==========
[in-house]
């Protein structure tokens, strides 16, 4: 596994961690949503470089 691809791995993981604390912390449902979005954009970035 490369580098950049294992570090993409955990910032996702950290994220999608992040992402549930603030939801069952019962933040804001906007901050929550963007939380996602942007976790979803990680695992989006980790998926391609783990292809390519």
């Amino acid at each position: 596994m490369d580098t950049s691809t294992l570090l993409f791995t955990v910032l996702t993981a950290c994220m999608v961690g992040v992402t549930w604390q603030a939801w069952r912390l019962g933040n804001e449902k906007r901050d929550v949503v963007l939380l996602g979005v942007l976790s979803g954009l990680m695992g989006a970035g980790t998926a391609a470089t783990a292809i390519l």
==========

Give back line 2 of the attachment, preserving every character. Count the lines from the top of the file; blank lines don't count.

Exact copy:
């Protein structure tokens, strides 16, 4: 596994961690949503470089 691809791995993981604390912390449902979005954009970035 490369580098950049294992570090993409955990910032996702950290994220999608992040992402549930603030939801069952019962933040804001906007901050929550963007939380996602942007976790979803990680695992989006980790998926391609783990292809390519």